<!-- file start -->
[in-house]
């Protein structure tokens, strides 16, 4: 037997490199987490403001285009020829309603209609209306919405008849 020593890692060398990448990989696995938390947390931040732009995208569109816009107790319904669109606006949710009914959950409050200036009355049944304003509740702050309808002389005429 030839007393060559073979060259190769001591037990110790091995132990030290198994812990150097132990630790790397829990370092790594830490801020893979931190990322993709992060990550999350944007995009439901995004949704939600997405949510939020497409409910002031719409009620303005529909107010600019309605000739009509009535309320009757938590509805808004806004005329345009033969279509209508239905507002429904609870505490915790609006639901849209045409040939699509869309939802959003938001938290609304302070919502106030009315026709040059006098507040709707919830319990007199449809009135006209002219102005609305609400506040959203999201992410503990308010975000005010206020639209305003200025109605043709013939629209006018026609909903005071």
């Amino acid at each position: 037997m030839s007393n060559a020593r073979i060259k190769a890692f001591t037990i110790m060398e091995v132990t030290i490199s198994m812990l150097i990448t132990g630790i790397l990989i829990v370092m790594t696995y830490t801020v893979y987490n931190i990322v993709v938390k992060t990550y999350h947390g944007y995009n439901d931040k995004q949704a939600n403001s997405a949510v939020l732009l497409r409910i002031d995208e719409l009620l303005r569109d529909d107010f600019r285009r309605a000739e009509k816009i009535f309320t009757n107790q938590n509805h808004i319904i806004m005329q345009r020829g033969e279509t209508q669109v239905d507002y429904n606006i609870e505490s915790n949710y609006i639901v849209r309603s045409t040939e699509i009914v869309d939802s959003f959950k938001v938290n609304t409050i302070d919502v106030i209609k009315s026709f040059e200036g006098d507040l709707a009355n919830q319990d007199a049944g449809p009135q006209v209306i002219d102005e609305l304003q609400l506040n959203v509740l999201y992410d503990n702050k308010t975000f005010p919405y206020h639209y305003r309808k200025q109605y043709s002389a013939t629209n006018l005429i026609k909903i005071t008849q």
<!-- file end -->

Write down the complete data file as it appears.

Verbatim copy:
[in-house]
């Protein structure tokens, strides 16, 4: 037997490199987490403001285009020829309603209609209306919405008849 020593890692060398990448990989696995938390947390931040732009995208569109816009107790319904669109606006949710009914959950409050200036009355049944304003509740702050309808002389005429 030839007393060559073979060259190769001591037990110790091995132990030290198994812990150097132990630790790397829990370092790594830490801020893979931190990322993709992060990550999350944007995009439901995004949704939600997405949510939020497409409910002031719409009620303005529909107010600019309605000739009509009535309320009757938590509805808004806004005329345009033969279509209508239905507002429904609870505490915790609006639901849209045409040939699509869309939802959003938001938290609304302070919502106030009315026709040059006098507040709707919830319990007199449809009135006209002219102005609305609400506040959203999201992410503990308010975000005010206020639209305003200025109605043709013939629209006018026609909903005071």
């Amino acid at each position: 037997m030839s007393n060559a020593r073979i060259k190769a890692f001591t037990i110790m060398e091995v132990t030290i490199s198994m812990l150097i990448t132990g630790i790397l990989i829990v370092m790594t696995y830490t801020v893979y987490n931190i990322v993709v938390k992060t990550y999350h947390g944007y995009n439901d931040k995004q949704a939600n403001s997405a949510v939020l732009l497409r409910i002031d995208e719409l009620l303005r569109d529909d107010f600019r285009r309605a000739e009509k816009i009535f309320t009757n107790q938590n509805h808004i319904i806004m005329q345009r020829g033969e279509t209508q669109v239905d507002y429904n606006i609870e505490s915790n949710y609006i639901v849209r309603s045409t040939e699509i009914v869309d939802s959003f959950k938001v938290n609304t409050i302070d919502v106030i209609k009315s026709f040059e200036g006098d507040l709707a009355n919830q319990d007199a049944g449809p009135q006209v209306i002219d102005e609305l304003q609400l506040n959203v509740l999201y992410d503990n702050k308010t975000f005010p919405y206020h639209y305003r309808k200025q109605y043709s002389a013939t629209n006018l005429i026609k909903i005071t008849q």